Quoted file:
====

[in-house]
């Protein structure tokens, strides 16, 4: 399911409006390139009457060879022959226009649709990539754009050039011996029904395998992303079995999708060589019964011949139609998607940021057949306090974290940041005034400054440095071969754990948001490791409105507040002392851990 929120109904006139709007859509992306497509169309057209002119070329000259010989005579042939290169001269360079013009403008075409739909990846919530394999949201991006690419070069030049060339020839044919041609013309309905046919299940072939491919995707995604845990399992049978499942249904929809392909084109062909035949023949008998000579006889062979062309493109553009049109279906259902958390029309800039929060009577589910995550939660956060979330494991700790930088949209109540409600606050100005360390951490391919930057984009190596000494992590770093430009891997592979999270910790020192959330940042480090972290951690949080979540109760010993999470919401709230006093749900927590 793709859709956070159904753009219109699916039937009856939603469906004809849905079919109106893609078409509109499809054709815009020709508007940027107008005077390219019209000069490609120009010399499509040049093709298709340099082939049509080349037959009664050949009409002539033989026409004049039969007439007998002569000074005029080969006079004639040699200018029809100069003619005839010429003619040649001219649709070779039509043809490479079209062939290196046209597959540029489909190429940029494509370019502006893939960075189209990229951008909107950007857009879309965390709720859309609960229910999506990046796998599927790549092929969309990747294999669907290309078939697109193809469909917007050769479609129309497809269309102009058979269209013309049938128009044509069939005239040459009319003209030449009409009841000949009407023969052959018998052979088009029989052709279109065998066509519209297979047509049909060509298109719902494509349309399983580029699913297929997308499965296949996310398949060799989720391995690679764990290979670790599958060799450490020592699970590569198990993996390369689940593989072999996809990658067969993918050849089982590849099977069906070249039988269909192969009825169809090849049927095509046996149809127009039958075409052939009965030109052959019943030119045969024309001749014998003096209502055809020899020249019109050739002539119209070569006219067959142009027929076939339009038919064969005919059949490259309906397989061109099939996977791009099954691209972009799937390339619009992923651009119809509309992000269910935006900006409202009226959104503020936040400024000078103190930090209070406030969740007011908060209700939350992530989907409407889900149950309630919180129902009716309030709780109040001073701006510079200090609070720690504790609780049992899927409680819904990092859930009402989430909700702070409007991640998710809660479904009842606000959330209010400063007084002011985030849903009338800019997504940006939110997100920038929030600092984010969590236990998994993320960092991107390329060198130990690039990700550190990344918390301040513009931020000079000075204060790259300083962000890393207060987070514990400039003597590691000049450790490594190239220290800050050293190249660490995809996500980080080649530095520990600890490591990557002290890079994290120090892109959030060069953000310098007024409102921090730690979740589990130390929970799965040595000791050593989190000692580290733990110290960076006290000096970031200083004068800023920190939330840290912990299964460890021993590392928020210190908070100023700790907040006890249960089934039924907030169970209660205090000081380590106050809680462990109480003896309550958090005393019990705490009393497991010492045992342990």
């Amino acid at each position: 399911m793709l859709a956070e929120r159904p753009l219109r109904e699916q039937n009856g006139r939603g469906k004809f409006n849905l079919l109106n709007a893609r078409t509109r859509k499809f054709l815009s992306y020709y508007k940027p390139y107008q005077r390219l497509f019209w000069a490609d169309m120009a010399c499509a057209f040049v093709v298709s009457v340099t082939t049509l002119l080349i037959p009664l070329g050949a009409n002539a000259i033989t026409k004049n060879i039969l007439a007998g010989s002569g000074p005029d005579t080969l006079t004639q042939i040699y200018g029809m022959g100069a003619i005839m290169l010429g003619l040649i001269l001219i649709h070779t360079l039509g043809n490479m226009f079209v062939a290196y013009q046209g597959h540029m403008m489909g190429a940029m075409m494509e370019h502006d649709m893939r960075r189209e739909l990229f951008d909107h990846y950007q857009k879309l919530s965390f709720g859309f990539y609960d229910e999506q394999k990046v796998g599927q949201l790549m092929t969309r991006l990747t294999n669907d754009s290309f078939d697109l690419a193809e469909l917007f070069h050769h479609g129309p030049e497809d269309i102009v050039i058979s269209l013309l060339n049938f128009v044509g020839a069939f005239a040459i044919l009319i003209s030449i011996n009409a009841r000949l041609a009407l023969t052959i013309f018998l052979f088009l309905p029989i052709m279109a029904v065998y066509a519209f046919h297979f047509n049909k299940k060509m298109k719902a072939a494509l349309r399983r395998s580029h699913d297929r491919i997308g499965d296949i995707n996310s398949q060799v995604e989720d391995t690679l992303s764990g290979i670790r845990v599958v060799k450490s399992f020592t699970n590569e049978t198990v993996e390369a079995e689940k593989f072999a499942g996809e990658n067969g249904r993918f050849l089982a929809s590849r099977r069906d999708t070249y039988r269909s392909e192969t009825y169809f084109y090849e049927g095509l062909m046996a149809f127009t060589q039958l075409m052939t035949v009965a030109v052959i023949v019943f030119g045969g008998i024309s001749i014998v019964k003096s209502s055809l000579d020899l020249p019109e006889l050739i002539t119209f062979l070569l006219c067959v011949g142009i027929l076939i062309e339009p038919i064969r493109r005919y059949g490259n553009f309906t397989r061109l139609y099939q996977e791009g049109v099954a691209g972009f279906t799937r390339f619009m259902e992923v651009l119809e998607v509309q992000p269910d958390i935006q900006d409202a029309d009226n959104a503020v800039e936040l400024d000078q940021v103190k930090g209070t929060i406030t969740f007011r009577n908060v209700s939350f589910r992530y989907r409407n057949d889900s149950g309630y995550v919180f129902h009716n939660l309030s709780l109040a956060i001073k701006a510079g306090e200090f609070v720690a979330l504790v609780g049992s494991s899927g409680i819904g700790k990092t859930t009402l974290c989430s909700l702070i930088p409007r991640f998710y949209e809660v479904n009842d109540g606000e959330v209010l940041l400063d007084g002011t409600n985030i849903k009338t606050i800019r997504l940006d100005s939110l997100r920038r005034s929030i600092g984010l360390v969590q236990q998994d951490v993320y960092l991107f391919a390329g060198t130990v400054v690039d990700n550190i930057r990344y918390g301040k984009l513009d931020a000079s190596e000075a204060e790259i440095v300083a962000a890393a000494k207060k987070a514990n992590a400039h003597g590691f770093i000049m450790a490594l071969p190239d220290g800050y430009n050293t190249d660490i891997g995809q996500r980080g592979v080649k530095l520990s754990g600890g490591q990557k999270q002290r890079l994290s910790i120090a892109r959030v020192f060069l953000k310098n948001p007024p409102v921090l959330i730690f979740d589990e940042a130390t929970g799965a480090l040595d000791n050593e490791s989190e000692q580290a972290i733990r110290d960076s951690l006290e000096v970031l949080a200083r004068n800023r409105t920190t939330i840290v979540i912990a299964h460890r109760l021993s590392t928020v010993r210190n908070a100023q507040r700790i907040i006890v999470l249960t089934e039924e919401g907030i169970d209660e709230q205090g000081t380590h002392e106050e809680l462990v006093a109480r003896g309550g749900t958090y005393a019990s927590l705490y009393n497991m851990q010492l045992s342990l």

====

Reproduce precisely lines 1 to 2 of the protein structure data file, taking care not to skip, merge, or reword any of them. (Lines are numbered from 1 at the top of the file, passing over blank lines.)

[in-house]
């Protein structure tokens, strides 16, 4: 399911409006390139009457060879022959226009649709990539754009050039011996029904395998992303079995999708060589019964011949139609998607940021057949306090974290940041005034400054440095071969754990948001490791409105507040002392851990 929120109904006139709007859509992306497509169309057209002119070329000259010989005579042939290169001269360079013009403008075409739909990846919530394999949201991006690419070069030049060339020839044919041609013309309905046919299940072939491919995707995604845990399992049978499942249904929809392909084109062909035949023949008998000579006889062979062309493109553009049109279906259902958390029309800039929060009577589910995550939660956060979330494991700790930088949209109540409600606050100005360390951490391919930057984009190596000494992590770093430009891997592979999270910790020192959330940042480090972290951690949080979540109760010993999470919401709230006093749900927590 793709859709956070159904753009219109699916039937009856939603469906004809849905079919109106893609078409509109499809054709815009020709508007940027107008005077390219019209000069490609120009010399499509040049093709298709340099082939049509080349037959009664050949009409002539033989026409004049039969007439007998002569000074005029080969006079004639040699200018029809100069003619005839010429003619040649001219649709070779039509043809490479079209062939290196046209597959540029489909190429940029494509370019502006893939960075189209990229951008909107950007857009879309965390709720859309609960229910999506990046796998599927790549092929969309990747294999669907290309078939697109193809469909917007050769479609129309497809269309102009058979269209013309049938128009044509069939005239040459009319003209030449009409009841000949009407023969052959018998052979088009029989052709279109065998066509519209297979047509049909060509298109719902494509349309399983580029699913297929997308499965296949996310398949060799989720391995690679764990290979670790599958060799450490020592699970590569198990993996390369689940593989072999996809990658067969993918050849089982590849099977069906070249039988269909192969009825169809090849049927095509046996149809127009039958075409052939009965030109052959019943030119045969024309001749014998003096209502055809020899020249019109050739002539119209070569006219067959142009027929076939339009038919064969005919059949490259309906397989061109099939996977791009099954691209972009799937390339619009992923651009119809509309992000269910935006900006409202009226959104503020936040400024000078103190930090209070406030969740007011908060209700939350992530989907409407889900149950309630919180129902009716309030709780109040001073701006510079200090609070720690504790609780049992899927409680819904990092859930009402989430909700702070409007991640998710809660479904009842606000959330209010400063007084002011985030849903009338800019997504940006939110997100920038929030600092984010969590236990998994993320960092991107390329060198130990690039990700550190990344918390301040513009931020000079000075204060790259300083962000890393207060987070514990400039003597590691000049450790490594190239220290800050050293190249660490995809996500980080080649530095520990600890490591990557002290890079994290120090892109959030060069953000310098007024409102921090730690979740589990130390929970799965040595000791050593989190000692580290733990110290960076006290000096970031200083004068800023920190939330840290912990299964460890021993590392928020210190908070100023700790907040006890249960089934039924907030169970209660205090000081380590106050809680462990109480003896309550958090005393019990705490009393497991010492045992342990």